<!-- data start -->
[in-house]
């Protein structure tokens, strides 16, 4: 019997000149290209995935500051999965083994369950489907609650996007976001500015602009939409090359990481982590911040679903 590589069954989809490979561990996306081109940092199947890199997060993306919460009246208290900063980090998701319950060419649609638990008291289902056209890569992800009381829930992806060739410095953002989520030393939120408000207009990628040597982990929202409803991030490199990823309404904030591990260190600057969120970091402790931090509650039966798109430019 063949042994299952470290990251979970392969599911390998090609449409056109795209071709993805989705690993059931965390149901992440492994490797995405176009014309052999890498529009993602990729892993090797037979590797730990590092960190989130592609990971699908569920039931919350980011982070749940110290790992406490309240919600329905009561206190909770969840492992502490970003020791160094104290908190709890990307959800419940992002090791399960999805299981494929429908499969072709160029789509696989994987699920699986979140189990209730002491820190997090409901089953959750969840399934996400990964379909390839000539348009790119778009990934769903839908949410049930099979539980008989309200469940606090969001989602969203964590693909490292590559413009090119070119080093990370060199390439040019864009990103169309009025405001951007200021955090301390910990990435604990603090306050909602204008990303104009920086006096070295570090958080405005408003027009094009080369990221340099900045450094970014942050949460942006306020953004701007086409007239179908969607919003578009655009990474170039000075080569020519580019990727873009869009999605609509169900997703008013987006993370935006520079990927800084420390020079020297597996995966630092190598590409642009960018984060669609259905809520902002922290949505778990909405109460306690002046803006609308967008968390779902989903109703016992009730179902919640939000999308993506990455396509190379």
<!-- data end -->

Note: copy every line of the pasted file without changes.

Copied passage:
[in-house]
């Protein structure tokens, strides 16, 4: 019997000149290209995935500051999965083994369950489907609650996007976001500015602009939409090359990481982590911040679903 590589069954989809490979561990996306081109940092199947890199997060993306919460009246208290900063980090998701319950060419649609638990008291289902056209890569992800009381829930992806060739410095953002989520030393939120408000207009990628040597982990929202409803991030490199990823309404904030591990260190600057969120970091402790931090509650039966798109430019 063949042994299952470290990251979970392969599911390998090609449409056109795209071709993805989705690993059931965390149901992440492994490797995405176009014309052999890498529009993602990729892993090797037979590797730990590092960190989130592609990971699908569920039931919350980011982070749940110290790992406490309240919600329905009561206190909770969840492992502490970003020791160094104290908190709890990307959800419940992002090791399960999805299981494929429908499969072709160029789509696989994987699920699986979140189990209730002491820190997090409901089953959750969840399934996400990964379909390839000539348009790119778009990934769903839908949410049930099979539980008989309200469940606090969001989602969203964590693909490292590559413009090119070119080093990370060199390439040019864009990103169309009025405001951007200021955090301390910990990435604990603090306050909602204008990303104009920086006096070295570090958080405005408003027009094009080369990221340099900045450094970014942050949460942006306020953004701007086409007239179908969607919003578009655009990474170039000075080569020519580019990727873009869009999605609509169900997703008013987006993370935006520079990927800084420390020079020297597996995966630092190598590409642009960018984060669609259905809520902002922290949505778990909405109460306690002046803006609308967008968390779902989903109703016992009730179902919640939000999308993506990455396509190379």